Messenger RNA in Prokaryotes

Abstract

Messenger ribonucleic acids (mRNAs) are molecules that represent the intermediate step in the conversion of genetic information carried in a cell's DNA (deoxyribonucleic acid) into functional proteins. They are synthesised by the enzyme RNA polymerase, which recognises specific sequences in the DNA (promoters) to initiate the process called transcription. Downstream sequences, called terminators, provide the signals for transcription to stop. Structural features of mRNAs, such as the presence of a good ribosome‐binding site (RBS) and appropriate spacing between the RBS and the translation start codon, control how effectively the information they contain is translated into functional proteins and play a role in the stability of the mRNAs. The steady‐state level of each mRNA, which is determined by the rate of its synthesis versus the rate of its decay, helps regulate how much protein is synthesised from each mRNA. mRNA decay in bacteria is carried out by a series of nucleases that can initiate the degradation of the RNA molecule by cleaving at internal sites or by removing one nucleotide at a time from either the 5′ or 3′ terminus.

Key Concepts

  • RNA is distinguished from DNA by the presence of ribose instead of deoxyribose and uracil instead of thymine.
  • Messenger RNAs are required for converting the genetic information in the DNA into functional proteins.
  • More than one protein can be encoded in a single mRNA.
  • In bacteria, mRNAs must have a ribosome‐binding site (RBS) that is properly space upstream from the translation start site.
  • Secondary and tertiary structures of an mRNA can affect both its stability and functionality.
  • The physical location of an mRNA within a cell will affect its stability.
  • Riboswitches help control the expression of a large number of genes.
  • The translation and stability of many mRNAs is regulated by small regulatory RNAs (sRNAs).
  • mRNAs are degraded by a variety of pathways that utilise many different ribonucleases.
  • For many mRNAs decay is carried out by multiprotein complexes in both Gram‐negative and Gram‐positive bacteria.
  • Polyadenylation of mRNAs, particularly in Gram‐negative bacteria, stimulate their degradation.

Keywords: transcription; translation; ribonucleases; polyadenylation; mRNA decay; small regulatory RNA; riboswitch; degradosome

Figure 1. Diagrammatic representation of a polycistronic mRNA (messenger ribonucleic acid). This polycistronic mRNA contains the coding sequences for three different genes that have originated from a single transcription start site upstream of Gene 1. Each gene has its own ribosome‐binding site (RBS) as well as a translation start and translation stop. The intercistronic spacer region (dotted line) can vary in length from −1 nucleotide to approximately 40 nucleotides in length.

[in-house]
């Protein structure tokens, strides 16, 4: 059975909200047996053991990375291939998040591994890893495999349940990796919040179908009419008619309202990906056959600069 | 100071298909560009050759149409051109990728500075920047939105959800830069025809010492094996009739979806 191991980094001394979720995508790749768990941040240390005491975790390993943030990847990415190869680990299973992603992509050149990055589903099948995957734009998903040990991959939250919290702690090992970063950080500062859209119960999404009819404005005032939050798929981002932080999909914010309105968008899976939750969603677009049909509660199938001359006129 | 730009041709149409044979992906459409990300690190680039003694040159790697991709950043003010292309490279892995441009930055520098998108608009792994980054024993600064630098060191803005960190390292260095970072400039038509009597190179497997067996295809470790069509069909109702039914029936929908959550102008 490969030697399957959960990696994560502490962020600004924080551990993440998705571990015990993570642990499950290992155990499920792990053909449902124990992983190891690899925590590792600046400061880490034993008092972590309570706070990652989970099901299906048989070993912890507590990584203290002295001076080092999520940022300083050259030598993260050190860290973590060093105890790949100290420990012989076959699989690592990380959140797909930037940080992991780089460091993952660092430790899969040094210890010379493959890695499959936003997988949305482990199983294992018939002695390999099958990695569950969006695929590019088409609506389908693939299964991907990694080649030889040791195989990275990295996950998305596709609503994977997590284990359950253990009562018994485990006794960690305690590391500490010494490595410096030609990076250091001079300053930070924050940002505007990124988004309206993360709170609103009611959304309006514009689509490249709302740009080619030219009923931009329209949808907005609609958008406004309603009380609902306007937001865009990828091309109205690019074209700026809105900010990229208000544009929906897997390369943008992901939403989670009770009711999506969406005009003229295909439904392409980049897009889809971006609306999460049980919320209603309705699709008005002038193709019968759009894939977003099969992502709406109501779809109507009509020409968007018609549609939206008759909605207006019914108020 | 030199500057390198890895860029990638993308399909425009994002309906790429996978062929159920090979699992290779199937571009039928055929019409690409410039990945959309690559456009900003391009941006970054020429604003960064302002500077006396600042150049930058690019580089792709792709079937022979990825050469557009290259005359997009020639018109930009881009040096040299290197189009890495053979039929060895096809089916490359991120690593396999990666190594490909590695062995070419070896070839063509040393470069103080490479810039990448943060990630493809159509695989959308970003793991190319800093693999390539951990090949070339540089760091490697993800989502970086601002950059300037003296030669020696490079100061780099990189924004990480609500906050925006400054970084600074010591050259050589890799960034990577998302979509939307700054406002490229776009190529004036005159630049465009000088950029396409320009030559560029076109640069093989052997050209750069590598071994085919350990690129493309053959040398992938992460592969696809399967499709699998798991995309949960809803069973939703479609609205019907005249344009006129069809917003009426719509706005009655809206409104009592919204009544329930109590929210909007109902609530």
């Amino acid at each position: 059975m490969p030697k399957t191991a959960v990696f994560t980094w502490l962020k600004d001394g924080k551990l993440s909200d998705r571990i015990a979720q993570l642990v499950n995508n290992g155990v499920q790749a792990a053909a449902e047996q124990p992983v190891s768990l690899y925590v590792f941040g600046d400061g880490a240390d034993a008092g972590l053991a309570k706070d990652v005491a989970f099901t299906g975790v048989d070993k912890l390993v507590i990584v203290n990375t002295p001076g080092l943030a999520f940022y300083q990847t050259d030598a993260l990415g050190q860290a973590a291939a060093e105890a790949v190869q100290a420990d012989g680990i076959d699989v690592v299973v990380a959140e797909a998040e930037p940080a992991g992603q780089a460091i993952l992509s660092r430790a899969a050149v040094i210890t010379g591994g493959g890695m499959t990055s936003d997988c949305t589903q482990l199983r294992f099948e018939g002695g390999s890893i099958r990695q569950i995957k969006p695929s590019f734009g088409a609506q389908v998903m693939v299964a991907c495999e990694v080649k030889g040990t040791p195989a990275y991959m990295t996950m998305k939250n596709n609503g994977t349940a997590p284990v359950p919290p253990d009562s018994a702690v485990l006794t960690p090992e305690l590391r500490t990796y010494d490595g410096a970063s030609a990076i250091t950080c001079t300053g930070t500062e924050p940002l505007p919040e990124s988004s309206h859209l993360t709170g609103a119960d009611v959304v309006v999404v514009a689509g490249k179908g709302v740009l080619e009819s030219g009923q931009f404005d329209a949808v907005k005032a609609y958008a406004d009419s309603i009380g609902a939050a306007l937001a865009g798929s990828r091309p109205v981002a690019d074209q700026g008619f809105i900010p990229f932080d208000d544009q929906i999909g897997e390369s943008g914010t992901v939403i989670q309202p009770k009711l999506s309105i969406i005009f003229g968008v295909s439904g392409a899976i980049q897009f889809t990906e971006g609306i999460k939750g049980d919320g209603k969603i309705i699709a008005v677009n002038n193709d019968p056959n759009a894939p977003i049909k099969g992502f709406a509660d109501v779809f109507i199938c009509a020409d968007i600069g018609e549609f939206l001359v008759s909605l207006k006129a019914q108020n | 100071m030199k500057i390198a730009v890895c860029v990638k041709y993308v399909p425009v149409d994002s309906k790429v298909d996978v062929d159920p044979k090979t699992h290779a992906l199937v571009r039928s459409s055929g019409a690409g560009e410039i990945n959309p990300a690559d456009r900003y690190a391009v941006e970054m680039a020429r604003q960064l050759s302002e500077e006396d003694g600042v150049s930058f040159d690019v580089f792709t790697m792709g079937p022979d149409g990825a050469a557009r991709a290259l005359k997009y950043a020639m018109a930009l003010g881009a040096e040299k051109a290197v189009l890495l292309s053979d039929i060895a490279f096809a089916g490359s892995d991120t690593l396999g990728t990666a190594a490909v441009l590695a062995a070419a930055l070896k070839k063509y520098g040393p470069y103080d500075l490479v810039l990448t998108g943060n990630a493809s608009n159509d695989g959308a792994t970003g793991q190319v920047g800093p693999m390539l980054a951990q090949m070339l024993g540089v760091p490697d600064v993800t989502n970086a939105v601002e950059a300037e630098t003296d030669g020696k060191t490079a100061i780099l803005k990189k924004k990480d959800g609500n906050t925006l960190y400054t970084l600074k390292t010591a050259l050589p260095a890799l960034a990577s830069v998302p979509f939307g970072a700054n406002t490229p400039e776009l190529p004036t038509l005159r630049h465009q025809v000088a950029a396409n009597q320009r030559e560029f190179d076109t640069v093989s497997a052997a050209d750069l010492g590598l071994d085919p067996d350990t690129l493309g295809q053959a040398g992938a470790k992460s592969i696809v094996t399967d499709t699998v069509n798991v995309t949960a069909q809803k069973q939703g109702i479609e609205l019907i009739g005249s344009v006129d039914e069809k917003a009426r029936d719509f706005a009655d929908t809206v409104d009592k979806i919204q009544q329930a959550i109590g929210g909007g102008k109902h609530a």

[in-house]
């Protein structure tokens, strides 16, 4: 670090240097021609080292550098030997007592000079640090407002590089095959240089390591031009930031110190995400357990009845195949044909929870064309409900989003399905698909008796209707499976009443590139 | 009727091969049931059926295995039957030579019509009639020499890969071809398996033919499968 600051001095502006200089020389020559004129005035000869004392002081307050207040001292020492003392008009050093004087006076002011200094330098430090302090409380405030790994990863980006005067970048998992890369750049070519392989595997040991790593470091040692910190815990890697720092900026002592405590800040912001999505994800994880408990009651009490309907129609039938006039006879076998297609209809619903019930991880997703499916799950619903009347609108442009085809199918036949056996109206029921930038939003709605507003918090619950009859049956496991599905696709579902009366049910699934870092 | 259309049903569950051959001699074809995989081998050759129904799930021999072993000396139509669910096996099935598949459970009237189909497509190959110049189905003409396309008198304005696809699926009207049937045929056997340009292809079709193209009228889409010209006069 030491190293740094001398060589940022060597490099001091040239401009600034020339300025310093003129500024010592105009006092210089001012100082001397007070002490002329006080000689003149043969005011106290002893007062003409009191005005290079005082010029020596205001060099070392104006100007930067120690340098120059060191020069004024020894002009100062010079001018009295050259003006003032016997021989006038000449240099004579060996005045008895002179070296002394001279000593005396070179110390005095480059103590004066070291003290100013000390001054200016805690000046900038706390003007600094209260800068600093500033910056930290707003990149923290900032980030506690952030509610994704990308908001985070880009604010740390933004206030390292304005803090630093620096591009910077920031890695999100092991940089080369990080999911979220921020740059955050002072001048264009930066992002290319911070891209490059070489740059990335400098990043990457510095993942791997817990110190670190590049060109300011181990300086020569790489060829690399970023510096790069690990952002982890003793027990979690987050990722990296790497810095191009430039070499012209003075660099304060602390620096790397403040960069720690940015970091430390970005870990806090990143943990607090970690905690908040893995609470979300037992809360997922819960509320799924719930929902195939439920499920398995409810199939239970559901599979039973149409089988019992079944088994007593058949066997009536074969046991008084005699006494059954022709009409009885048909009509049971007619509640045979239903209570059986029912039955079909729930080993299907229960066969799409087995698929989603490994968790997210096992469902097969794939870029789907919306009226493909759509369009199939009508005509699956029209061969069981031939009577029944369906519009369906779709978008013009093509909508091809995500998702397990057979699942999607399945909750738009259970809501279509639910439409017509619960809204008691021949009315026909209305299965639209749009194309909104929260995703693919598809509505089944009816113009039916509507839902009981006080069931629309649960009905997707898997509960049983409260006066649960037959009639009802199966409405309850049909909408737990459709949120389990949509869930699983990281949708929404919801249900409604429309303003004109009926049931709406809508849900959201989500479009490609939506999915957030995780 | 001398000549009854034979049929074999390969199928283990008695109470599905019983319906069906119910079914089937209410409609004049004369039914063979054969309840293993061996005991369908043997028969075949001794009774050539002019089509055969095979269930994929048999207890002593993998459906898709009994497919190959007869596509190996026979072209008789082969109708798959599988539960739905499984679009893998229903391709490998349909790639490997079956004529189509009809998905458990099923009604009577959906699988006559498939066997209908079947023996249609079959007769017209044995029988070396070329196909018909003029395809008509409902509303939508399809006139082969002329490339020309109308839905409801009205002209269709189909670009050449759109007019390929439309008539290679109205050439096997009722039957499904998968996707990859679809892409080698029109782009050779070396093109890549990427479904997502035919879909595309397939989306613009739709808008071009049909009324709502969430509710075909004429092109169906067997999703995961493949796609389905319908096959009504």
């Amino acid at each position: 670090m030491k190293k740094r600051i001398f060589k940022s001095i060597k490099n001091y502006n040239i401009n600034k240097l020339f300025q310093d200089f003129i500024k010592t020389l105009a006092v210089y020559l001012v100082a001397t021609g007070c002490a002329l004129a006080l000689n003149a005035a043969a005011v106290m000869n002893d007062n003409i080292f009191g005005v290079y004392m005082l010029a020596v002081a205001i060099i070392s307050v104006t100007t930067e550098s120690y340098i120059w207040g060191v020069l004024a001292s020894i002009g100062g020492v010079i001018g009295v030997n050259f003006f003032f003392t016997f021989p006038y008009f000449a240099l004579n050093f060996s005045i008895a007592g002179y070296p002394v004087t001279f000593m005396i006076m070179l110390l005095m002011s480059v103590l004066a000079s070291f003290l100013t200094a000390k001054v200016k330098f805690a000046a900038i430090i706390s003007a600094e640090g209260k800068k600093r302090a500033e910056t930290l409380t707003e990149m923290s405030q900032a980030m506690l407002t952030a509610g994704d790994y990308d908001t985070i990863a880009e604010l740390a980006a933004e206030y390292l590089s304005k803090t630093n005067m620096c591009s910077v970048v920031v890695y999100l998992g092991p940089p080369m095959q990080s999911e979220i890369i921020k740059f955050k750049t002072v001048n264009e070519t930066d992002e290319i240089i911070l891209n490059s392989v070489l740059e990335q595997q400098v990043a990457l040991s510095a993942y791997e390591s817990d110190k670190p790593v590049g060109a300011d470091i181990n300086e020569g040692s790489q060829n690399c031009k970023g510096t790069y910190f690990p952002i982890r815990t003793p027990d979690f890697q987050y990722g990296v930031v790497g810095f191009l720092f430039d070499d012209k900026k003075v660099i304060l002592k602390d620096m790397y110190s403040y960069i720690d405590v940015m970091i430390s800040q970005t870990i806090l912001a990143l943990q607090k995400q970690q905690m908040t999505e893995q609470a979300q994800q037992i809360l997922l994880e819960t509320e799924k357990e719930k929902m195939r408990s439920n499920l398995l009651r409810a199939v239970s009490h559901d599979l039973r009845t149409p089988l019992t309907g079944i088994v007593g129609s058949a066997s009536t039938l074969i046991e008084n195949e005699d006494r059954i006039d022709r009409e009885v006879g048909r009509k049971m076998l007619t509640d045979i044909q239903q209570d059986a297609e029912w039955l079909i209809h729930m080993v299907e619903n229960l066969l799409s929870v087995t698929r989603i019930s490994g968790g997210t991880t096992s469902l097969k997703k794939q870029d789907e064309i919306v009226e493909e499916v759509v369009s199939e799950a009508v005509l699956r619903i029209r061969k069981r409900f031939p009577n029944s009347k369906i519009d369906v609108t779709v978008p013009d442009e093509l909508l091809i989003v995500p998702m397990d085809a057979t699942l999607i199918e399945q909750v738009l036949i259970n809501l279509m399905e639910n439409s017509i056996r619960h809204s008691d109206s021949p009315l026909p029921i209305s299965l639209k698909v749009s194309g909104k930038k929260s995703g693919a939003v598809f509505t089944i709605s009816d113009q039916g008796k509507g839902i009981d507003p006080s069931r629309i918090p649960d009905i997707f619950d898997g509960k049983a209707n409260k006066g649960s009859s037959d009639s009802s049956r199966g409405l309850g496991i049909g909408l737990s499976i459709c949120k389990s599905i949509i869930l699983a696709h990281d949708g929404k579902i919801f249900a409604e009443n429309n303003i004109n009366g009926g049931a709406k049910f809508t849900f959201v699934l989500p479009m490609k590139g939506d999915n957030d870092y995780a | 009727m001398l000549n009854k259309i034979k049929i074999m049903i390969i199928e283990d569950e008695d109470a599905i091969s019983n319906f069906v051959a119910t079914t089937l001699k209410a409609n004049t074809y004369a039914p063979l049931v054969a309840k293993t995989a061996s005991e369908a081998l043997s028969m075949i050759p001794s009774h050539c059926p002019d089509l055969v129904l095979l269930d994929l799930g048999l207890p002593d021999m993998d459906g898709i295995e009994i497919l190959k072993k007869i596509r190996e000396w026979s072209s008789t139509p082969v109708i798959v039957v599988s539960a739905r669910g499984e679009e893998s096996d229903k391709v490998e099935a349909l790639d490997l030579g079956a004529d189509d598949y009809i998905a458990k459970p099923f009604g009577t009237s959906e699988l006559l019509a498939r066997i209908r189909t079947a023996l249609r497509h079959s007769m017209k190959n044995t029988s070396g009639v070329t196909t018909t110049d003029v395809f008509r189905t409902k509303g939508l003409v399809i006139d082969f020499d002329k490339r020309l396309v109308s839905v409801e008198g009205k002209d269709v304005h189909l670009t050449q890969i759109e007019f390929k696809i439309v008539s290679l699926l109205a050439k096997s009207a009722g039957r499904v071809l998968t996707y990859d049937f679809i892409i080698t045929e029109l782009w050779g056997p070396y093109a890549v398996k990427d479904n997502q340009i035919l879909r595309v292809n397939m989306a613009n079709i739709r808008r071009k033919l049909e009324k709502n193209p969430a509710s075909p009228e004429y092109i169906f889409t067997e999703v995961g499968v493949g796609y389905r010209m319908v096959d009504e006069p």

Figure 2. Structural features of an mRNA molecule that can affect its stability. (a) Rho‐independent transcription terminators result in the formation of a stem–loop structure in an mRNA molecule by the pairing of complementary nucleotides. Since the formation of the double‐stranded region generates a structure that is energetically more stable than the single‐stranded molecule, the stem–loop will rapidly form in vivo. (b) Diagrammatic representation of an mRNA molecule showing possible stability elements at both the 5′ and 3′ ends. In addition, upward arrows indicate the presence of endonucleolytic cleavage sites that would lead to the functional inactivation of the mRNA. The relative positions of the RBS, the translation start and the translation stop are also indicated.
Figure 3. Structures associated with the S‐adenosyl methionine (SAM)‐regulated riboswitch from the Gram‐positive bacteria Enterococcuc faecalis. A two‐dimensional representation of the SAM‐regulated riboswitch is shown. In the absence of SAM, the RBS is exposed and translation can occur. In the presence of SAM, a reorganisation of the 5′ leader region takes place such that the RBS is now paired with nucleotides in the anti‐RBS such that translation cannot be initiated. Riboswitches can exert anywhere from 2‐ to >100‐fold levels of control.
Figure 4. Model for mRNA decay in E. coli. For most mRNAs in E. coli, RNase E will initiate decay by first binding to the 5′ end of the transcript, probably as part of the multiprotein complex called the degradosome (not shown here for the sake of simplicity). Before RNase E binding, a combination of the RppH protein (RNA pyrophosphohydralase) and an as yet unidentified phosphatase convert the terminal triphosphate into a phosphomonoester in a two‐step reaction, thereby stimulating RNase E binding. In some cases, RNase E will attack an mRNA at an internal location in the absence of binding to the 5′ terminus. Once the initial cleavage takes place, RNase E and/or RNase G can continue degrading the mRNA, moving in a 5′ → 3′ direction. The endonucleolytic cleavage products are subsequently degraded in the 3′ → 5′ direction by either polynucleotide phosphorylase, RNase II or RNase R. For those species that have secondary structures at their 3′ termini, poly(A) polymerase adds A residues to enhance the binding of the 3′ → 5′ exonucleases. Yellow square, RNase G cleavage site; magenta oval, RNase E cleavage site; orange pacman, RNase II, RNase R or polynucleotide phosphorylase.
Figure 5. Structure of MicF sRNA. The nucleotide sequence of the 93 nucleotide MicF sRNA. The residues shown in red can pair with complementary bases in the 5′ region of the OmpF mRNA leading to the downregulation of OmpF protein synthesis.
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Kushner, Sidney R(Jan 2018) Messenger RNA in Prokaryotes. In: eLS. John Wiley & Sons Ltd, Chichester. http://www.els.net [doi: 10.1002/9780470015902.a0000874.pub4]